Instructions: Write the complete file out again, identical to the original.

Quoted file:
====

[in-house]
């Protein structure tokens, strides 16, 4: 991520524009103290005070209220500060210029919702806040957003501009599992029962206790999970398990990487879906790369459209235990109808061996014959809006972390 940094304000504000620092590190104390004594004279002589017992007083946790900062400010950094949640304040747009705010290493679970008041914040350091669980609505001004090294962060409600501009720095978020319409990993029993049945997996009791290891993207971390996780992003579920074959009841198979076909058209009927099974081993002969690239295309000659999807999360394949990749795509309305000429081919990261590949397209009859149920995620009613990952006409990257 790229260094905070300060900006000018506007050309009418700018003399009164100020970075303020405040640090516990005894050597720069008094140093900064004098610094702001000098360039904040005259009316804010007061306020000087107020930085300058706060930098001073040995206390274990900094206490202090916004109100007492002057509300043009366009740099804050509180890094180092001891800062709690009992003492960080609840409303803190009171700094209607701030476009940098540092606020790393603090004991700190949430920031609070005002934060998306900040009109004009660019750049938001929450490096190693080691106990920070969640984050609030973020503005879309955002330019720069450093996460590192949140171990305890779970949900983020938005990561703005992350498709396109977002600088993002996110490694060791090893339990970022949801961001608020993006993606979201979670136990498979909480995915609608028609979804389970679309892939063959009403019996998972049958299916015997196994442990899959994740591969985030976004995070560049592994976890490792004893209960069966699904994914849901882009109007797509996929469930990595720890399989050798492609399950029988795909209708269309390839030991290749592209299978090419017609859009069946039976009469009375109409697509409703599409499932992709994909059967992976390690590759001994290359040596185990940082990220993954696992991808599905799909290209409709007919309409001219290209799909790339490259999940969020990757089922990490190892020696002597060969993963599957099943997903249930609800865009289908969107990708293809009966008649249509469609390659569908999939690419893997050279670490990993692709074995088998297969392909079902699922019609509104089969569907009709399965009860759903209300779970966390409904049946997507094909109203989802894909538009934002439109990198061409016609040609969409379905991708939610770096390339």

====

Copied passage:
[in-house]
């Protein structure tokens, strides 16, 4: 991520524009103290005070209220500060210029919702806040957003501009599992029962206790999970398990990487879906790369459209235990109808061996014959809006972390 940094304000504000620092590190104390004594004279002589017992007083946790900062400010950094949640304040747009705010290493679970008041914040350091669980609505001004090294962060409600501009720095978020319409990993029993049945997996009791290891993207971390996780992003579920074959009841198979076909058209009927099974081993002969690239295309000659999807999360394949990749795509309305000429081919990261590949397209009859149920995620009613990952006409990257 790229260094905070300060900006000018506007050309009418700018003399009164100020970075303020405040640090516990005894050597720069008094140093900064004098610094702001000098360039904040005259009316804010007061306020000087107020930085300058706060930098001073040995206390274990900094206490202090916004109100007492002057509300043009366009740099804050509180890094180092001891800062709690009992003492960080609840409303803190009171700094209607701030476009940098540092606020790393603090004991700190949430920031609070005002934060998306900040009109004009660019750049938001929450490096190693080691106990920070969640984050609030973020503005879309955002330019720069450093996460590192949140171990305890779970949900983020938005990561703005992350498709396109977002600088993002996110490694060791090893339990970022949801961001608020993006993606979201979670136990498979909480995915609608028609979804389970679309892939063959009403019996998972049958299916015997196994442990899959994740591969985030976004995070560049592994976890490792004893209960069966699904994914849901882009109007797509996929469930990595720890399989050798492609399950029988795909209708269309390839030991290749592209299978090419017609859009069946039976009469009375109409697509409703599409499932992709994909059967992976390690590759001994290359040596185990940082990220993954696992991808599905799909290209409709007919309409001219290209799909790339490259999940969020990757089922990490190892020696002597060969993963599957099943997903249930609800865009289908969107990708293809009966008649249509469609390659569908999939690419893997050279670490990993692709074995088998297969392909079902699922019609509104089969569907009709399965009860759903209300779970966390409904049946997507094909109203989802894909538009934002439109990198061409016609040609969409379905991708939610770096390339």